Tried and true…Sinking spey lines
So I have been fishing sinking skagit and scandie heads on and off for a while now, starting with the all clear intermediate ones I made myself some years back and more recently with offerings from airflo and Rio.
When I am fishing them they feel great. That is they feel like a line that is doing a better job of fishing my fly the way I want it. But I have not noticed a big increase in the number of grabs I am getting while using them, and for the most part, when I have one guest fishing a floating line sink tip rig, and another guy fishing a sinking line, the tried and true, skagit and a sink tip seems to do better.
I have been messing with the sinkers more and more, I really like them, (especially the ones I made myself with no floating section) and I think I have an idea why they haven’t paid off like I feel they should have.
They fish different. It is a real change in gear, and it definitely opens up a lot of water spey fishers had not previously been able to fish effectively. But the water I fish most, is the water I spent years figuring out how to catch fish from with floating lines. That is, the water I fish the most, is floating line sink tip water, because that’s all I had when I learned to fish it.
So this season I have been experimenting a lot, feeling around in bigger, deeper heavier water, trying to find find where these lines fit best. Its fun, and although I am not personally catching as many fish as I would if I stuck to the tried and true, I feel like I am on the edge of something, I am learning a lot about water I just couldn’t use before, its added quite a bit of fishing water to my favorite rivers.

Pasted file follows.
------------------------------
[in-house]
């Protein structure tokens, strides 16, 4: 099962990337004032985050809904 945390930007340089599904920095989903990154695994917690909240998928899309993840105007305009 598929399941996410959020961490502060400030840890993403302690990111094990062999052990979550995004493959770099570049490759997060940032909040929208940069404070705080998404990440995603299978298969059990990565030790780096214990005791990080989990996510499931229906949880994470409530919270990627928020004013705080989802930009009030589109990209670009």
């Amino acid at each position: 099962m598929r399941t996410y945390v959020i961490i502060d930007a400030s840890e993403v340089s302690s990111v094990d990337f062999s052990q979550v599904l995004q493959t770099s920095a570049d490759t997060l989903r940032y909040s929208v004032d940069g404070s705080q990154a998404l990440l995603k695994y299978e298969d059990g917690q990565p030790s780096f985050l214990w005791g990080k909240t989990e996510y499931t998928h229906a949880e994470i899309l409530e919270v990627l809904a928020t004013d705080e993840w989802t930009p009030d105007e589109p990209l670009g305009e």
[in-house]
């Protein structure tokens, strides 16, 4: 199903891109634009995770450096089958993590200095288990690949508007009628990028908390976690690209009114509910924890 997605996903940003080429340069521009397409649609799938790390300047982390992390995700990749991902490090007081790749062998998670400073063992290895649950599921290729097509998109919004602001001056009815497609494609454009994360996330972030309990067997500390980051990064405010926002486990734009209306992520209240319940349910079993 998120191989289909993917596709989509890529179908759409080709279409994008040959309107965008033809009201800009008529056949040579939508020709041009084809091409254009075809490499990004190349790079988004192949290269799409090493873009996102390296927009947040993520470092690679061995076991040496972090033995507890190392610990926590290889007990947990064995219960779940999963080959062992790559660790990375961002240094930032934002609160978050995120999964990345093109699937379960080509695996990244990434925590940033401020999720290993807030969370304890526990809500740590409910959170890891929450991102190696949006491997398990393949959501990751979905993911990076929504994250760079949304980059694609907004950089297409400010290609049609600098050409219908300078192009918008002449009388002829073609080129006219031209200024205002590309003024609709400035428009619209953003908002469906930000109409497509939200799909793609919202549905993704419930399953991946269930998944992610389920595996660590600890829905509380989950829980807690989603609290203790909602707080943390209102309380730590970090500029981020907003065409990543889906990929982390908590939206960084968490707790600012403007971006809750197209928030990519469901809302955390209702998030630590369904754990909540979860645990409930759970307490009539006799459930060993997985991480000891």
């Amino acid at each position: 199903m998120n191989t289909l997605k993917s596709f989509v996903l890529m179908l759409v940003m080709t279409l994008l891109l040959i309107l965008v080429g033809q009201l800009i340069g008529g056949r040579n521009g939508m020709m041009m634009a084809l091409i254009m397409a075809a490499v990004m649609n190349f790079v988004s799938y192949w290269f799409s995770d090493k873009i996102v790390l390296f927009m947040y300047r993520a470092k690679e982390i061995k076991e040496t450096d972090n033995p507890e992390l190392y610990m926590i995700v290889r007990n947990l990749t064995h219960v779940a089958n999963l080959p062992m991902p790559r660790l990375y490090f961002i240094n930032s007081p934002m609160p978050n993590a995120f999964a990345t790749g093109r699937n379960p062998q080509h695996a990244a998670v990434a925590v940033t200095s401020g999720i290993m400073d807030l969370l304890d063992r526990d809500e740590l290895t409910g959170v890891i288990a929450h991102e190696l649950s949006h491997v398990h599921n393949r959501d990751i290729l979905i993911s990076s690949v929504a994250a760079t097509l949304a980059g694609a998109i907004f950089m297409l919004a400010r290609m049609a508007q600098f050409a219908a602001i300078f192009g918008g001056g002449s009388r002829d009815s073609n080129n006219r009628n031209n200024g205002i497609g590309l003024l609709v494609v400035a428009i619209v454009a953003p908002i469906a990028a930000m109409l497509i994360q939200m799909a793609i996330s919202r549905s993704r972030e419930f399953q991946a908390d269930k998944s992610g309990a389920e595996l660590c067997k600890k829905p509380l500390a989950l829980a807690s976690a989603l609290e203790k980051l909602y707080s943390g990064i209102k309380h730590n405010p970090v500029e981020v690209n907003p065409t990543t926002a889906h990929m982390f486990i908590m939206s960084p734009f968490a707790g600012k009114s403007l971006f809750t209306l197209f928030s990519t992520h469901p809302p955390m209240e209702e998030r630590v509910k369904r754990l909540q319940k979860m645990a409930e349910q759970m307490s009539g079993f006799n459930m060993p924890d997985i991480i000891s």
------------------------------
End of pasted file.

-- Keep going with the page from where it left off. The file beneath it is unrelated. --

Of course salmon season was a different story, these lines CRUSHED the Salmon.
On a very related note, if you manage to find a Rio 510 sinking skagit with 12 feet of T-14 and a Sasquatch Poacher tied on, please return it. I broke the damn thing off down there yesterday.
Rain Coast Guides
Very interesting, Jim–thanks for sharing. I started fishing the sinking thing after salmon fishing with you, and I couldn’t really do much with it as far as steelhead were concerned…probably because I was fishing the water the fly line box told me to fish–slow, deep stuff with weird current. I ended up cutting the back 6ft off the Airflo intermediate–the floating section–and fishing it on my short spey pole. It seems to work much better, though I try not to cast in settings where witnesses are present… not pretty.
Anywho, can you share a bit about the water you like for these? Is it the fast choppy stuff or deeper than that?
Thanks for the question.
You know, I am just using them to feel around in all the heavier faster stuff adjacent to where I have caught fish before, and at the tops of some big tanks. But I am still figuring it out. One thing I can tell you is I can get my fly all the way to the floor in some spots I never had a chance before.
I am wondering why this sinking rig worked so well for salmon? Is it just the type of water you fish for them vs where you fish for steelhead? Or is it that salmon just prefer this deeper presentation. Any ideas on why it works for them so well? Also, are you talking about something faster sinking than an intermediate? I only see an intermediate offered by Rio.
Thanks Jim for all of your insights into new techniques. We all appreciate it!
I think a big part of it is salmon keg up, finding them generally isn’t the hard part, its getting them to bite, and that means keeping the fly close to them as long as possible. I have been running the intermediates and adding faster sink tips as needed.